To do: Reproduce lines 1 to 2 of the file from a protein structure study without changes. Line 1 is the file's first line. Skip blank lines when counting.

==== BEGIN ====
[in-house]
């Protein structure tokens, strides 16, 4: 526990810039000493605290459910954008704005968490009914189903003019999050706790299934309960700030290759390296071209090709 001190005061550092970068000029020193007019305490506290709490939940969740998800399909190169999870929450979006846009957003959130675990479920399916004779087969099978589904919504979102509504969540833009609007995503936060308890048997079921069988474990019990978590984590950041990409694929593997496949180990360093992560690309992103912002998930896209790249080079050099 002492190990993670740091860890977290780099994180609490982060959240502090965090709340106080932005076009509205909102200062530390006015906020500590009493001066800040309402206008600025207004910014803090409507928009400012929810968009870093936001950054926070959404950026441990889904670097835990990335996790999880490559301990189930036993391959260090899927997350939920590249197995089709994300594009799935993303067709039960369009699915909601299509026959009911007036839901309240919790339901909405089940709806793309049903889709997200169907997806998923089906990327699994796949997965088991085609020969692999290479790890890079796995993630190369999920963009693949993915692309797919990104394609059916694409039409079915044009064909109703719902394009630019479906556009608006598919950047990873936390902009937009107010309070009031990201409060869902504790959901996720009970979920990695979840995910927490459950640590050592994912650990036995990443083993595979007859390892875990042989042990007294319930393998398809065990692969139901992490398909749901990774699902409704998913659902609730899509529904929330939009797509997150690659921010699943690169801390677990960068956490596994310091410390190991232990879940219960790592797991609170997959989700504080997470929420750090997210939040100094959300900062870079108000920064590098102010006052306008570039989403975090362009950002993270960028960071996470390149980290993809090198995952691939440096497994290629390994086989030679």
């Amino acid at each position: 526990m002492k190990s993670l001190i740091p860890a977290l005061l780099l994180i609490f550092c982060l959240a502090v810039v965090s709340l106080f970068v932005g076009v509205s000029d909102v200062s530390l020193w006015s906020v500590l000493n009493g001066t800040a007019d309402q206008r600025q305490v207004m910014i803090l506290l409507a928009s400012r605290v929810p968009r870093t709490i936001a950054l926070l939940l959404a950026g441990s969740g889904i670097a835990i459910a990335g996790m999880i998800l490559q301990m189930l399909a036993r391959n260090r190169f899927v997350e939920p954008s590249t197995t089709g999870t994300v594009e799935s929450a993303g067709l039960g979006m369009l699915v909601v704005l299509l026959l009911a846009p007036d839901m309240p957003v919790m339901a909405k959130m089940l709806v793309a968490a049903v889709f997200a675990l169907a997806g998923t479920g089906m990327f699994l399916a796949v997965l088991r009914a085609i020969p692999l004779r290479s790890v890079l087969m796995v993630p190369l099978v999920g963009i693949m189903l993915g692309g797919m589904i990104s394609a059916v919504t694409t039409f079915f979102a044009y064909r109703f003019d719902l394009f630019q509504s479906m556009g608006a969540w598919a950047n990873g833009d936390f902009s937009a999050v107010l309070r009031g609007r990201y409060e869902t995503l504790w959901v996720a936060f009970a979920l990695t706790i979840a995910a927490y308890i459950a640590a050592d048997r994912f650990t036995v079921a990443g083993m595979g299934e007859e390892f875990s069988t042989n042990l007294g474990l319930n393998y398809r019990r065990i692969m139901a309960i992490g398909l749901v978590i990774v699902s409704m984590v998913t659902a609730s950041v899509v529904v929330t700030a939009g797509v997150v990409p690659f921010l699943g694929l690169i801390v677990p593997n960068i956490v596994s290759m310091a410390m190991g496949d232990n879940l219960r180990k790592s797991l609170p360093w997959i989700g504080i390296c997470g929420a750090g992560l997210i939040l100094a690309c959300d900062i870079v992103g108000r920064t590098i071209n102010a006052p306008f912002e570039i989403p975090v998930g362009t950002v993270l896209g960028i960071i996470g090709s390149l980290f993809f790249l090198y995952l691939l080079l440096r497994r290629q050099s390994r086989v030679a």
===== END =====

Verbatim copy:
[in-house]
């Protein structure tokens, strides 16, 4: 526990810039000493605290459910954008704005968490009914189903003019999050706790299934309960700030290759390296071209090709 001190005061550092970068000029020193007019305490506290709490939940969740998800399909190169999870929450979006846009957003959130675990479920399916004779087969099978589904919504979102509504969540833009609007995503936060308890048997079921069988474990019990978590984590950041990409694929593997496949180990360093992560690309992103912002998930896209790249080079050099 002492190990993670740091860890977290780099994180609490982060959240502090965090709340106080932005076009509205909102200062530390006015906020500590009493001066800040309402206008600025207004910014803090409507928009400012929810968009870093936001950054926070959404950026441990889904670097835990990335996790999880490559301990189930036993391959260090899927997350939920590249197995089709994300594009799935993303067709039960369009699915909601299509026959009911007036839901309240919790339901909405089940709806793309049903889709997200169907997806998923089906990327699994796949997965088991085609020969692999290479790890890079796995993630190369999920963009693949993915692309797919990104394609059916694409039409079915044009064909109703719902394009630019479906556009608006598919950047990873936390902009937009107010309070009031990201409060869902504790959901996720009970979920990695979840995910927490459950640590050592994912650990036995990443083993595979007859390892875990042989042990007294319930393998398809065990692969139901992490398909749901990774699902409704998913659902609730899509529904929330939009797509997150690659921010699943690169801390677990960068956490596994310091410390190991232990879940219960790592797991609170997959989700504080997470929420750090997210939040100094959300900062870079108000920064590098102010006052306008570039989403975090362009950002993270960028960071996470390149980290993809090198995952691939440096497994290629390994086989030679």